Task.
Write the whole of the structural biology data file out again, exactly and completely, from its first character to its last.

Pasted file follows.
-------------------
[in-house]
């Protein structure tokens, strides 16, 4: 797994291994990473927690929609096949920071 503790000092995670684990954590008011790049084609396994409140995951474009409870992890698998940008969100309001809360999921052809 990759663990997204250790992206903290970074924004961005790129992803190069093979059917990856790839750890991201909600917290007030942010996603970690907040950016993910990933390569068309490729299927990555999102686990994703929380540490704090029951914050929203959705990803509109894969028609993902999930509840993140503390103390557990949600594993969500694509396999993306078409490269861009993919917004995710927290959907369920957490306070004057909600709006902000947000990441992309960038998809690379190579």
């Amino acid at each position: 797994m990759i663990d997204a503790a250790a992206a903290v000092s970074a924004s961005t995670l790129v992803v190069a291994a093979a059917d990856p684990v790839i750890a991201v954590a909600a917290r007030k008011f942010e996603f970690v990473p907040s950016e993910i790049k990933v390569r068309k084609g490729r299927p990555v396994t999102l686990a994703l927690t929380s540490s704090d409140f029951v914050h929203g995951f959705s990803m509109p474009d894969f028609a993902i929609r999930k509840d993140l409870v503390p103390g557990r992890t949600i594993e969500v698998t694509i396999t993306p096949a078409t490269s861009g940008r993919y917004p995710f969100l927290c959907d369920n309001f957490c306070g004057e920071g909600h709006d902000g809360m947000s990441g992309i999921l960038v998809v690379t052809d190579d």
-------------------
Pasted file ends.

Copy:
[in-house]
């Protein structure tokens, strides 16, 4: 797994291994990473927690929609096949920071 503790000092995670684990954590008011790049084609396994409140995951474009409870992890698998940008969100309001809360999921052809 990759663990997204250790992206903290970074924004961005790129992803190069093979059917990856790839750890991201909600917290007030942010996603970690907040950016993910990933390569068309490729299927990555999102686990994703929380540490704090029951914050929203959705990803509109894969028609993902999930509840993140503390103390557990949600594993969500694509396999993306078409490269861009993919917004995710927290959907369920957490306070004057909600709006902000947000990441992309960038998809690379190579």
């Amino acid at each position: 797994m990759i663990d997204a503790a250790a992206a903290v000092s970074a924004s961005t995670l790129v992803v190069a291994a093979a059917d990856p684990v790839i750890a991201v954590a909600a917290r007030k008011f942010e996603f970690v990473p907040s950016e993910i790049k990933v390569r068309k084609g490729r299927p990555v396994t999102l686990a994703l927690t929380s540490s704090d409140f029951v914050h929203g995951f959705s990803m509109p474009d894969f028609a993902i929609r999930k509840d993140l409870v503390p103390g557990r992890t949600i594993e969500v698998t694509i396999t993306p096949a078409t490269s861009g940008r993919y917004p995710f969100l927290c959907d369920n309001f957490c306070g004057e920071g909600h709006d902000g809360m947000s990441g992309i999921l960038v998809v690379t052809d190579d």